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Dublin: 6 °C Wednesday 13 November, 2019
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There's a lot more gold in Irish rivers than we thought

And there’s plenty of platinum too.

shutterstock_257744101 File photo Source: Shutterstock/optimarc

THERE IS MORE gold and platinum in rivers and streams in the southeast of Ireland than previously thought.

The Geological Survey of Ireland’s (GSI) Tellus programme made the discovery by applying modern testing methods to stream samples collected in the 1980s.

The Department of Communications, Energy and Natural Resources said the most notable levels of platinum were found mainly in the area to the southeast of Aughrim and Tinahely on the Wicklow-Wexford border.

Rarer than gold, the department said the discovery of platinum is of particular interest as it has “never before been analysed in stream sediment from this region”.

As well as being a popular choice for jewellery, platinum has a significant industrial use in electronics, medical applications, and catalytic converters in cars.

StreamSediment_Pt_media_low_Low_res Source: Tellus

High levels of gold in streams near the Goldmines River and Avoca regions of Wicklow were re-confirmed, and the new data identifies high gold values in streams that flow across and along the edges of the Leinster granite, an area long thought to be a source for the gold mineralisation.

High gold values in streams have also been identified in the Dungarvan and Stradbally ares of county Waterford, thought to be sourced from 450 million-year-old volcanic rocks in the area – which is sometimes dubbed the ‘gold coast’.

The data from the Tellus survey also highlights a broad zone of gold in county Wicklow, north of the Sugar Loaf region where only small traces of the precious metal have been found previously.

StreamSediment_Au_media_low_res1 Source: Tellus

The department said it is hoped the new information, along with additional data from samples due to be released later this year, will “offer a fresh perspective of Ireland’s natural resources with the scope for further exploration attracting additional inward investment”.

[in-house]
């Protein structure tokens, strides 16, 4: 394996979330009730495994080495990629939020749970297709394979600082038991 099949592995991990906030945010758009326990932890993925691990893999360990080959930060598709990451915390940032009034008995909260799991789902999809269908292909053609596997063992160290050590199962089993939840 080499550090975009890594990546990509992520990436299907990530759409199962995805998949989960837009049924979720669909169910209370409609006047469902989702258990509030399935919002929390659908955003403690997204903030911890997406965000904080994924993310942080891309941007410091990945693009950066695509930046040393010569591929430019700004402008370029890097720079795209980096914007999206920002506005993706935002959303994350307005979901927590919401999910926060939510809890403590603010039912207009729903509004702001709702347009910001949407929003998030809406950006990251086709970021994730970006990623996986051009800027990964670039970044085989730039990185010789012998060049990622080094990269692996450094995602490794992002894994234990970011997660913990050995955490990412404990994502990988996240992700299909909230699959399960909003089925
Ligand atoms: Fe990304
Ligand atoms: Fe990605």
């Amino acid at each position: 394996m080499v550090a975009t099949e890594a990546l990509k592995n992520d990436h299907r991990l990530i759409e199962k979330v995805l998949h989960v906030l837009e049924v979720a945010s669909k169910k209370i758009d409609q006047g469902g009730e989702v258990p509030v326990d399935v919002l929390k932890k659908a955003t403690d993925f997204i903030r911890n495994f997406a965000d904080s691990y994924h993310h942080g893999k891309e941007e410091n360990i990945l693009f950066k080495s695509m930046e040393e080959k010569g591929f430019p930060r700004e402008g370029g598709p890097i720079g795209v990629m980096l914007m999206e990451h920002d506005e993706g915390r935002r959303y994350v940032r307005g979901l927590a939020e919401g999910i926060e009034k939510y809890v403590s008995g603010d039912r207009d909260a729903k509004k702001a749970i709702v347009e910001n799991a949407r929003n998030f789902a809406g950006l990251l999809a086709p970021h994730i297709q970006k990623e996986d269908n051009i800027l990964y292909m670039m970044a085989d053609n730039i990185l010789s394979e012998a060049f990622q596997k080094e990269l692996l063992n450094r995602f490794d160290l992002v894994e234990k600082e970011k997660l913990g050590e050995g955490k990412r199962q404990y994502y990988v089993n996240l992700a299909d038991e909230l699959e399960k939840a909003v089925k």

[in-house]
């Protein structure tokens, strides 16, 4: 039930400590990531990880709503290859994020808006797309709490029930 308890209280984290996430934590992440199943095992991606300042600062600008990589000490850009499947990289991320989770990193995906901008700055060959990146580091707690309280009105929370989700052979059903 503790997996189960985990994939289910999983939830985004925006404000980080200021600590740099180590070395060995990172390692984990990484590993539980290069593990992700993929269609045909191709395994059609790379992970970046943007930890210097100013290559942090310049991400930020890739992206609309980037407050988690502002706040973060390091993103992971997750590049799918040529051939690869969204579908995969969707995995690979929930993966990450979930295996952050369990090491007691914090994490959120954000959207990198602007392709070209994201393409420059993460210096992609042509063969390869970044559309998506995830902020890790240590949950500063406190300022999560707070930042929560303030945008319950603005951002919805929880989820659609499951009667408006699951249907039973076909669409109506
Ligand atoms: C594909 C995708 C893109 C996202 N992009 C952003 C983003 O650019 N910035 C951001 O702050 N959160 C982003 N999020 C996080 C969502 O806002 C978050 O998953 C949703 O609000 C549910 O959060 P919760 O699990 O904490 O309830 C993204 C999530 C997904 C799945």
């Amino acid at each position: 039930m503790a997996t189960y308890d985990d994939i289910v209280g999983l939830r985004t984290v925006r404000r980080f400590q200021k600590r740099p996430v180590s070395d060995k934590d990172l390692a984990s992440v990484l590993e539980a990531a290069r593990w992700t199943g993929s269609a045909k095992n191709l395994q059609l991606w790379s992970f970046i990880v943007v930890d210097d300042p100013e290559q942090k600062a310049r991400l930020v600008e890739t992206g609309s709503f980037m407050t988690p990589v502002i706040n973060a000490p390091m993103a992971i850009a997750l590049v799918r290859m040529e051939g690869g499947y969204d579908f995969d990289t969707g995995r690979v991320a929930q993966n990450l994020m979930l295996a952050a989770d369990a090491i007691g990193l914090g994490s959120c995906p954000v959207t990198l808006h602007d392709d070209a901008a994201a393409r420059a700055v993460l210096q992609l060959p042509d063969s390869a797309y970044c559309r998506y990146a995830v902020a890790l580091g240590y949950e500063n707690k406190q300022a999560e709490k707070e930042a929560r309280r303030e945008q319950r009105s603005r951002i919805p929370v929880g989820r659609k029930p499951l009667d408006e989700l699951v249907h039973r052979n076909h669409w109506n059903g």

Mine closures 

Koen Verbruggen, GSI director, said the contribution of the mining and mineral exploration to the Irish economy has been “considerable over the past five decades”.

The industry is currently suffering from a major global downturn due to low commodity prices, which coupled with a scarcity of recent economically-significant discoveries has seen Ireland’s indigenous production of metals retreat with the closure of a number of mines.

Geologist Ray Scanlon said the Tellus programme “continues to reveal fascinating and previously unknown details of Ireland’s natural resources”.

This type of geological information and understanding is vital not only for economic reasons but also for environmental, health and agricultural planning.

Tellus aims to have surveyed 50% of the country by the end of 2017, and has plans to complete national surveying in the coming years.

More information on the project can be found here.

Read: Enda Kenny says people should keep paying their water charges

Read: Fascinating statistics compare modern-day Ireland to the country in 1916

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Órla Ryan

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